The theme for the conference was Cultivate and the industry topic focused on mass incarceration. I had the privilege of hearing Professor Michelle Alexander speak. She is an Associate Professor of Law at The Ohio State University, a civil rights activist and author of the trailblazing book The New Jim Crow: Mass Incarceration in the Age of Colorblindness. Hearing her speak, something resonated deep within me. Instantly, I felt a connection, a spark perhaps, like “finally someone gets it—gets me”. I thought, who is this woman, how can I meet her and are there others out there like her? As usual, I never spoke about it but I could feel a tug, a yearning. Before I left, I wanted to get my hands on as much material as possible. Eager to learn and grow, I purchased CDs, DVDs, and Professor Alexander’s book.
Little did I know God was setting the stage……
Last year, I could not wait to attend the CCDA National Conference. I was excited to learn the conference would be in Raleigh. My new supervisor, Byron McMillan, had been hired two weeks before the conference started. As a member of the host team, I became eager to glean from him the principles of CCDA. I could see how it made him a better husband, father, and follower of Christ. Again, I felt a stirring in my spirit.
However, this conference impacted me in ways that I will never completely understand. Flourish was the theme, based on Jeremiah 29. Coincidentally, Jeremiah 29:11-14 is one of my favorite verses in the Bible. The Bible studies, plenaries and workshops were amazing; however, something jarred within me. I felt empowered; my posture changed and my vision shifted in the way I saw myself. It is difficult to articulate exactly what I experienced, but every day I walked into that convention center, I heard the voice of God say, “You are welcome here”.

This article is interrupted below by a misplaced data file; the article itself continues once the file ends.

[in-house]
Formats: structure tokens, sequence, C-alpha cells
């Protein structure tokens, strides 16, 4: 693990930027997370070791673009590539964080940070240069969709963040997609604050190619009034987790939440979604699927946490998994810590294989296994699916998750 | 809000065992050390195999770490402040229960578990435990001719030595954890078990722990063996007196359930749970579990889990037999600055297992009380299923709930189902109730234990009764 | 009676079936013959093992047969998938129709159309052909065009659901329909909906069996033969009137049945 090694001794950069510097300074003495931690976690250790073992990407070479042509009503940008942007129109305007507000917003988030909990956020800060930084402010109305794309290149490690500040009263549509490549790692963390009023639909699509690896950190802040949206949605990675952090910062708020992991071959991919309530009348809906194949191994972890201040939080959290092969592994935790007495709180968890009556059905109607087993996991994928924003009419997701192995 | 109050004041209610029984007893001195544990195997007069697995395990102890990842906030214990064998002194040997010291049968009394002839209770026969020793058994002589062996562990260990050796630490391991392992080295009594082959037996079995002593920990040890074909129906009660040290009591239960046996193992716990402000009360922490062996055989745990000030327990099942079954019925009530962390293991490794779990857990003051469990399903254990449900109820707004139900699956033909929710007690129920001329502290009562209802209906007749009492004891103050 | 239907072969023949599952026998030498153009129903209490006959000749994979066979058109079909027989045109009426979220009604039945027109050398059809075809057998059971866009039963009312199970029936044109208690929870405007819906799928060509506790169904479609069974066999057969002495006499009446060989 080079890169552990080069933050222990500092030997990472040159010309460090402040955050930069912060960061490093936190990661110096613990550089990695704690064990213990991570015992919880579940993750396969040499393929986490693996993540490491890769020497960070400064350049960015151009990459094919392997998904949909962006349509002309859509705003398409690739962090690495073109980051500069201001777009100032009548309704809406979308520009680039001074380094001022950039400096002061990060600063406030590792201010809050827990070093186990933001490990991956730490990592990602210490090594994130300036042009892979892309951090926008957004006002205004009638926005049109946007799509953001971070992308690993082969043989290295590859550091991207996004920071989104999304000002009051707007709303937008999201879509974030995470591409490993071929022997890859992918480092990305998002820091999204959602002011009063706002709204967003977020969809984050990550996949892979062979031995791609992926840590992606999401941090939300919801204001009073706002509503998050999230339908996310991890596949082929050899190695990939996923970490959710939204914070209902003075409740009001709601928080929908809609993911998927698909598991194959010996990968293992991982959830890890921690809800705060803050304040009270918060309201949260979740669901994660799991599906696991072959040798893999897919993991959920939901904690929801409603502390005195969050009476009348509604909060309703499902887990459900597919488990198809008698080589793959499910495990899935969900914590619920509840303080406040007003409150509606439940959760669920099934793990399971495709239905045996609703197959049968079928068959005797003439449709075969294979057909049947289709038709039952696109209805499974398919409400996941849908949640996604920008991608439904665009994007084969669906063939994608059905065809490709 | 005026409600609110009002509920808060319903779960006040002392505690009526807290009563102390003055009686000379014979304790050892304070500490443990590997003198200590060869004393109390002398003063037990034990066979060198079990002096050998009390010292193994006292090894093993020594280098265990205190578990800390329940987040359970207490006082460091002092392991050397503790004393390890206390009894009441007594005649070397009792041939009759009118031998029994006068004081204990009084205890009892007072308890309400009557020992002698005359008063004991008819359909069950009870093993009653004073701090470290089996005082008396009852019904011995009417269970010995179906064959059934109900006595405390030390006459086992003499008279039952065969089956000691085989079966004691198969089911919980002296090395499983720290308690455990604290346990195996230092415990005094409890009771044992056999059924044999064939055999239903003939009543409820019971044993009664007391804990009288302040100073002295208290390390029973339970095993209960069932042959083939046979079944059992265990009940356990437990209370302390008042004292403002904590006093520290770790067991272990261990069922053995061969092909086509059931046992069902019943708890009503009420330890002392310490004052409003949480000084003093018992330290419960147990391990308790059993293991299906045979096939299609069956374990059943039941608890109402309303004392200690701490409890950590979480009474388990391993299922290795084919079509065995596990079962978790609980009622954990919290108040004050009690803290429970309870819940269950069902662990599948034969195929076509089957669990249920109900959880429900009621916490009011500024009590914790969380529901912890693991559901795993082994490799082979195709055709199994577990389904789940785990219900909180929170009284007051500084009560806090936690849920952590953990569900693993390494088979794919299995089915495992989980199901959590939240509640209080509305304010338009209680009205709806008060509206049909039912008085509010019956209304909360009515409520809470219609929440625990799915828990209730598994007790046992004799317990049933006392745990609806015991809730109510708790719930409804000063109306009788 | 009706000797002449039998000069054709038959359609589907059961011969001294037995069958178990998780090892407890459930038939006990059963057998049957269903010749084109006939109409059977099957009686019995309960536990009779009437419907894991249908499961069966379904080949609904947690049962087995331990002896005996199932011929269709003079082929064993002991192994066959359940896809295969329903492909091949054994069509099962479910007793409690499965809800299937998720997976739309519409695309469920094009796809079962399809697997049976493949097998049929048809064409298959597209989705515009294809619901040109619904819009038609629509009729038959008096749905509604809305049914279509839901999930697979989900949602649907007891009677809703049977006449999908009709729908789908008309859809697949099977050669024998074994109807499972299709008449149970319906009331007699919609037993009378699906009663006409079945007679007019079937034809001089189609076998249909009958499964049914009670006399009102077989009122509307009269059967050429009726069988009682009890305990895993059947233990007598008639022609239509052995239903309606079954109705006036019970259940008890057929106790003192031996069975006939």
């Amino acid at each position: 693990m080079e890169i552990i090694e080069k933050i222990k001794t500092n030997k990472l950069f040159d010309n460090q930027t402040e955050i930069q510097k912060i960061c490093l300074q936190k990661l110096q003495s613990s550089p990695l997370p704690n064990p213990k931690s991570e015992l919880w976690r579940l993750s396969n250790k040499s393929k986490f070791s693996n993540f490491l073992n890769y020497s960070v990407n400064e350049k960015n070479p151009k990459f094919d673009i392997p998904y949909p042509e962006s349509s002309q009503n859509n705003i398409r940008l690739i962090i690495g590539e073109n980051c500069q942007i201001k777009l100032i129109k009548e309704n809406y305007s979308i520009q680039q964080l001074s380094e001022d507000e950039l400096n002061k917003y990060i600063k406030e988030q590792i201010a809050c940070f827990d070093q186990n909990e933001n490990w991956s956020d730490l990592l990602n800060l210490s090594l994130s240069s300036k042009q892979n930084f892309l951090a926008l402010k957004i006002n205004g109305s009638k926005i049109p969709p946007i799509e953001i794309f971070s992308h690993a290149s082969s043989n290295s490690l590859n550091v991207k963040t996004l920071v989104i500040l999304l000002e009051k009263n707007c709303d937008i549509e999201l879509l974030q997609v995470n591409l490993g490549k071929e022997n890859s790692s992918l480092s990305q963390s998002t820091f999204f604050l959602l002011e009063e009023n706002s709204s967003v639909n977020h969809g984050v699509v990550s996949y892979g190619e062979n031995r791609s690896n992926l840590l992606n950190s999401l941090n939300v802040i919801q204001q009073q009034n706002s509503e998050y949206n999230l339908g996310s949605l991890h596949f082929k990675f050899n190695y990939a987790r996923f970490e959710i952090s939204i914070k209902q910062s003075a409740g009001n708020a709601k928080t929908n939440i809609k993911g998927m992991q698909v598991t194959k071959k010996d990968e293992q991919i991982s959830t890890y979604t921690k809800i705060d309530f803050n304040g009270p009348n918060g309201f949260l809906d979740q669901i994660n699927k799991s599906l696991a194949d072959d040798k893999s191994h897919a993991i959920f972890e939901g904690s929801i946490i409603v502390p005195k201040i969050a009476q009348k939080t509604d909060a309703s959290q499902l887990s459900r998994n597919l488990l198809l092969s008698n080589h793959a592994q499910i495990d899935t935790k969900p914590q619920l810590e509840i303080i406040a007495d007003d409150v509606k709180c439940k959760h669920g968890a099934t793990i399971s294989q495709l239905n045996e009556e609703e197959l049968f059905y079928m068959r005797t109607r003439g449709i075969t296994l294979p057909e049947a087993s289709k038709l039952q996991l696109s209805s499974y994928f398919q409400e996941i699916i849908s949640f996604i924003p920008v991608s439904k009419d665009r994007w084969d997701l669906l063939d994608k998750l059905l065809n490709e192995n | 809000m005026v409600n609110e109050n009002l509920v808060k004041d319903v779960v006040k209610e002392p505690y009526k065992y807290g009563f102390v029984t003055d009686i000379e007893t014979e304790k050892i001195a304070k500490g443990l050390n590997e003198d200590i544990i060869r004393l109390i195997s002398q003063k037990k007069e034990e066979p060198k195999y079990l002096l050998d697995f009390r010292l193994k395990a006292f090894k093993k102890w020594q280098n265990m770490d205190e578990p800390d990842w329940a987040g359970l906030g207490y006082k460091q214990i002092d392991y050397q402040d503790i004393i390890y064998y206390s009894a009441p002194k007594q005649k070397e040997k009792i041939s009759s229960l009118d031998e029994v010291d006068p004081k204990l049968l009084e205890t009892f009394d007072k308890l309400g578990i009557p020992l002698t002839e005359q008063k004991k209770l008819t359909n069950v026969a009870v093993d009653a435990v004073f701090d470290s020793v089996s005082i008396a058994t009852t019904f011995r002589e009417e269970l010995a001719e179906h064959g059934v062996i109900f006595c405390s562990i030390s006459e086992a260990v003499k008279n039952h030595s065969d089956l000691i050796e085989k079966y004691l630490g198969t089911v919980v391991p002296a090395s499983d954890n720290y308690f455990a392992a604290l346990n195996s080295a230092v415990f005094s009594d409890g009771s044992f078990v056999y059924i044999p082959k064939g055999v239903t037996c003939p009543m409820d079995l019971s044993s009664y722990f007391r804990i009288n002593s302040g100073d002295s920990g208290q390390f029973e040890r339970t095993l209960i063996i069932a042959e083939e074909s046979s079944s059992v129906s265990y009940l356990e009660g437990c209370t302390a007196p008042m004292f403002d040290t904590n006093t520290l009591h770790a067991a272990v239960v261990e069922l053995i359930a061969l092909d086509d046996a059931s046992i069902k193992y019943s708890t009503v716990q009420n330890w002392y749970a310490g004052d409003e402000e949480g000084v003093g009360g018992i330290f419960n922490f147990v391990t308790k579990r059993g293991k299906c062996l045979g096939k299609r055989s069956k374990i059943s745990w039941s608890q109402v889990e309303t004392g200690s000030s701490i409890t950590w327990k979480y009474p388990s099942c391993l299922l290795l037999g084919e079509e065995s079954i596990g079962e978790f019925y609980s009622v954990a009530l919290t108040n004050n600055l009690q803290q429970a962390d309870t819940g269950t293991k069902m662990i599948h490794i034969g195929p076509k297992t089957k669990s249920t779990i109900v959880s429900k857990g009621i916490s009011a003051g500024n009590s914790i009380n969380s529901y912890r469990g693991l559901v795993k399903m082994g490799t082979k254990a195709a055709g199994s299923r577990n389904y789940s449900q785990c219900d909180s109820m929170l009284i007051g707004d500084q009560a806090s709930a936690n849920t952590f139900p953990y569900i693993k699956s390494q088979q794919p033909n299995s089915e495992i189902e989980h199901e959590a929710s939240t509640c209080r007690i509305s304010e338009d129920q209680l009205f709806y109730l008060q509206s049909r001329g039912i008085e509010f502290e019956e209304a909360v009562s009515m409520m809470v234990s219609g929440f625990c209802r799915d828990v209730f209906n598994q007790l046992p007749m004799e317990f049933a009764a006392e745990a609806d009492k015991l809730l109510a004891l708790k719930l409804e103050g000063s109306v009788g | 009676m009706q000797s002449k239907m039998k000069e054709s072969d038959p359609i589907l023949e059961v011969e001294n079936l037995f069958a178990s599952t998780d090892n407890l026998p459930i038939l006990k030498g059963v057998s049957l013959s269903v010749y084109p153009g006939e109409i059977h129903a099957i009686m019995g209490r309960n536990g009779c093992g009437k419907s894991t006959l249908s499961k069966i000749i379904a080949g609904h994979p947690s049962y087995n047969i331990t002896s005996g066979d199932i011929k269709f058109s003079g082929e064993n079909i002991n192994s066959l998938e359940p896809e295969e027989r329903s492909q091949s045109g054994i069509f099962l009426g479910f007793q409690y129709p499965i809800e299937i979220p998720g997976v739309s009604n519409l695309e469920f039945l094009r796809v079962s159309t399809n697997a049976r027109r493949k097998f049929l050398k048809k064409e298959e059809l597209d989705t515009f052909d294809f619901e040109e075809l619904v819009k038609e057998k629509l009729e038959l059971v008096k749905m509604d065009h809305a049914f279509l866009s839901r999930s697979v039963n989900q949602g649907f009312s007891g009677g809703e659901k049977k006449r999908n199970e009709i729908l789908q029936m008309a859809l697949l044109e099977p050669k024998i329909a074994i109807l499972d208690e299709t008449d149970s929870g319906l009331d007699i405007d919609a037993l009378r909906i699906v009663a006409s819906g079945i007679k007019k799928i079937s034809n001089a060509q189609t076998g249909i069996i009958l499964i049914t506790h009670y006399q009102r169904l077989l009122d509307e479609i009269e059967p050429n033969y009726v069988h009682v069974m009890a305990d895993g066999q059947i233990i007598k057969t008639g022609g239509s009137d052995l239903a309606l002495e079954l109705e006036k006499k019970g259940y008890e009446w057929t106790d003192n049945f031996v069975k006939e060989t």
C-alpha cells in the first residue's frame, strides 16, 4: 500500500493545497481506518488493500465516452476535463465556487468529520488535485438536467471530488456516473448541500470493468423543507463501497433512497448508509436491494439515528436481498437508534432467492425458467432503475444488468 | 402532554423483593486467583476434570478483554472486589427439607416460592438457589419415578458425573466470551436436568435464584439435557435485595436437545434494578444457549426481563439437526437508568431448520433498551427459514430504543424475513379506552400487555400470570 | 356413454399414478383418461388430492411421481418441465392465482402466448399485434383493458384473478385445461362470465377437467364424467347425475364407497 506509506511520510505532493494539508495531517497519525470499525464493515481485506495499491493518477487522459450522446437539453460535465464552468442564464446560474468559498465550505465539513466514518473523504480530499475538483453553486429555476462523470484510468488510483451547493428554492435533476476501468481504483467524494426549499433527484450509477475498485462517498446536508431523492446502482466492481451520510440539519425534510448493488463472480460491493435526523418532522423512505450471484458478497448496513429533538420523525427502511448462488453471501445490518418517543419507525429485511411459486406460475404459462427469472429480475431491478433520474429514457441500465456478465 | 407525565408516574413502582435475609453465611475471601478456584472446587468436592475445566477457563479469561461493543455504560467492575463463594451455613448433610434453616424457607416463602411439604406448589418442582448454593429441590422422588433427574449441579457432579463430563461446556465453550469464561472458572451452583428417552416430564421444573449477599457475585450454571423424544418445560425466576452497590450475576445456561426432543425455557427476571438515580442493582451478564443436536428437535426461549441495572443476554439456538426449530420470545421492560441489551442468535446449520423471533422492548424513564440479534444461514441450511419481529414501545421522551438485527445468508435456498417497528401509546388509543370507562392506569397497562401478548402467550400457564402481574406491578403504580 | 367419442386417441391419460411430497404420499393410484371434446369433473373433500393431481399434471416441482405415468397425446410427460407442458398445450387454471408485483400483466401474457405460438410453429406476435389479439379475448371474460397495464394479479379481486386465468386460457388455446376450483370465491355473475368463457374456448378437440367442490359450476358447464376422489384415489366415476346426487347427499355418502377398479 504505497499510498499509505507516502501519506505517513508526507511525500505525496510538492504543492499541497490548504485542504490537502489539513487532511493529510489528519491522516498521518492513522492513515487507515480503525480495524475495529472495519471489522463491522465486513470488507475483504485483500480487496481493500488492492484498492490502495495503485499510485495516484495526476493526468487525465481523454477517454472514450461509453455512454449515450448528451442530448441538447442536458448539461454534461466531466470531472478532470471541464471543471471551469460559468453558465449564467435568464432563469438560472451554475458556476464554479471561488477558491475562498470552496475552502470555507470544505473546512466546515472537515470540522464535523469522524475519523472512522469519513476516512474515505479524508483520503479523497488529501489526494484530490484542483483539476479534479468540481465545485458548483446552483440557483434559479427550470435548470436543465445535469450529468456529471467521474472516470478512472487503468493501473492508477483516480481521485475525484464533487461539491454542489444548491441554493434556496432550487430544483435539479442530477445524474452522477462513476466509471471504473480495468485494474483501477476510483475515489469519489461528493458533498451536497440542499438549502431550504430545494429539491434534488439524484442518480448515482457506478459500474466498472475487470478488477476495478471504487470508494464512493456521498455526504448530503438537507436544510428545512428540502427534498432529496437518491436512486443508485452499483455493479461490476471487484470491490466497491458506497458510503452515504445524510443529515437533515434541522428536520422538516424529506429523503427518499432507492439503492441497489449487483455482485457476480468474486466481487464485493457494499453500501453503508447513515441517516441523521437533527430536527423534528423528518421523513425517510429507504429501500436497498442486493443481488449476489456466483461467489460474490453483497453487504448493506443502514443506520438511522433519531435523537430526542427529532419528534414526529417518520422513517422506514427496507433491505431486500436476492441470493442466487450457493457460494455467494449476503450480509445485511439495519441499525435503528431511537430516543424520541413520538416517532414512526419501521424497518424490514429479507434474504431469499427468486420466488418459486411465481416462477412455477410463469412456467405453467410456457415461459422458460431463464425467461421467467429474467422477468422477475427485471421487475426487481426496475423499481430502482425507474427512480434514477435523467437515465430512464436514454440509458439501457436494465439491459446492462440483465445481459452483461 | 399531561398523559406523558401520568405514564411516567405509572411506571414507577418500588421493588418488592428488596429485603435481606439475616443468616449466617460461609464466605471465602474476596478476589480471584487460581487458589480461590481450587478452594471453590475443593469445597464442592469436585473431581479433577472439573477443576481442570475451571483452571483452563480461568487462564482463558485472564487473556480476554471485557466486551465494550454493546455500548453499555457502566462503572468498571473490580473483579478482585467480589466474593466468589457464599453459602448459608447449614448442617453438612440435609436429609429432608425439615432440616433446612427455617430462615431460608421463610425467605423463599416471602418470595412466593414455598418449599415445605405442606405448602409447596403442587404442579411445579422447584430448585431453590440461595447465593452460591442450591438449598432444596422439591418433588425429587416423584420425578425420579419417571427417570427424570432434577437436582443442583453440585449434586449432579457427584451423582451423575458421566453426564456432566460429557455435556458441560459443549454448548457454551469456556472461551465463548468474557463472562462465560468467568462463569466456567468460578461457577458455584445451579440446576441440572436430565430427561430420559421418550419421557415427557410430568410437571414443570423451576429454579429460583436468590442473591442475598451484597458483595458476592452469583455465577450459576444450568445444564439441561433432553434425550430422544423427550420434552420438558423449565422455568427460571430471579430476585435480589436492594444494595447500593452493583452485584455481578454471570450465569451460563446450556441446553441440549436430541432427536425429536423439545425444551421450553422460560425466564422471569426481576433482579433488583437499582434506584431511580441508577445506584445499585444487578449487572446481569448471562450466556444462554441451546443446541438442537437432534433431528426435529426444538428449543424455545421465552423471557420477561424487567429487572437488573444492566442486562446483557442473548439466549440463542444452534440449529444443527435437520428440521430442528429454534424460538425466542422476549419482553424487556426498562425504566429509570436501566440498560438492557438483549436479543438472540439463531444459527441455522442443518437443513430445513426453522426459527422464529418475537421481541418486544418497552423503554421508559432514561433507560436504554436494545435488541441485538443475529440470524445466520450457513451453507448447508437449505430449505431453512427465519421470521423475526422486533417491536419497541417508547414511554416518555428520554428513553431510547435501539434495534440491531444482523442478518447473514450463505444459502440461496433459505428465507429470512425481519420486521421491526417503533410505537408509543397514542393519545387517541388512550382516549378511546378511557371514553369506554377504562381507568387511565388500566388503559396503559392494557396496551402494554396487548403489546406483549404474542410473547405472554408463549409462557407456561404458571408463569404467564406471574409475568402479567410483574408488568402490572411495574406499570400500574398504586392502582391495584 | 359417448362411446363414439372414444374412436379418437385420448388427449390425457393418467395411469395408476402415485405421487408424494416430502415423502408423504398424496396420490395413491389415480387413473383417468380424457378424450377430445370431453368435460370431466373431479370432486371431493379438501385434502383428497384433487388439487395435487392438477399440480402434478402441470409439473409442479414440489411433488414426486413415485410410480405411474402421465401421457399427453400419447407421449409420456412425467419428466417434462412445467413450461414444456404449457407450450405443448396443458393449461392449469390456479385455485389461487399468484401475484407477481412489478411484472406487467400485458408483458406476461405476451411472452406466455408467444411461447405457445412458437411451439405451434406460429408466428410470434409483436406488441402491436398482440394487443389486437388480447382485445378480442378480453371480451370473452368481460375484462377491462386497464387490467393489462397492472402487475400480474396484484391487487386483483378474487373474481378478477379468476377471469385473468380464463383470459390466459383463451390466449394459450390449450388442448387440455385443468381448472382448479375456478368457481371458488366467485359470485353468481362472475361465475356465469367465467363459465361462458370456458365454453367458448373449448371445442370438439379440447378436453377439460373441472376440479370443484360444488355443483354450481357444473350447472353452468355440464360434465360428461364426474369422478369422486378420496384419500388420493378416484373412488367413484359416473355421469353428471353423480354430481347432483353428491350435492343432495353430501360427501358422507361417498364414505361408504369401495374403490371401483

That was it. I decided to take action—to take ownership of the gifts God had given me.
After the conference ended, I contacted Michelle Warren, CCDA’s Advocacy & Policy Engagement Director. At the conference, I heard CCDA had a mass incarceration task force and I wanted to learn how I could join. We talked for several minutes as I shared my background, passion, and why I felt it was important for me to be a part of this amazing group. After she conferred with the team, she called me back and told me I had been accepted. They had one slot open and they were praying for a former offender to join—someone who could share his or her personal experience to the plight of mass incarceration and be a part of a movement to end it.
What is the Locked In Solidarity Prayer Gathering?
The gathering is an opportunity to partner with CCDA communities across the country to hold prayer vigils of lament, hope and stories as we seek the Lord regarding a Christian response to Mass Incarceration.
Why is this important?
Presently in our country 2.3 million people are incarcerated. Since 1980, our nation’s prison population has quintupled in a 30-year period. According to the Sentencing Project (2014), “These trends have resulted in prison overcrowding and state governments being overwhelmed by the burden of funding a rapid expanding penal system, despite increasing evidence that large-scale incarceration is not the most effective means of achieving public safety."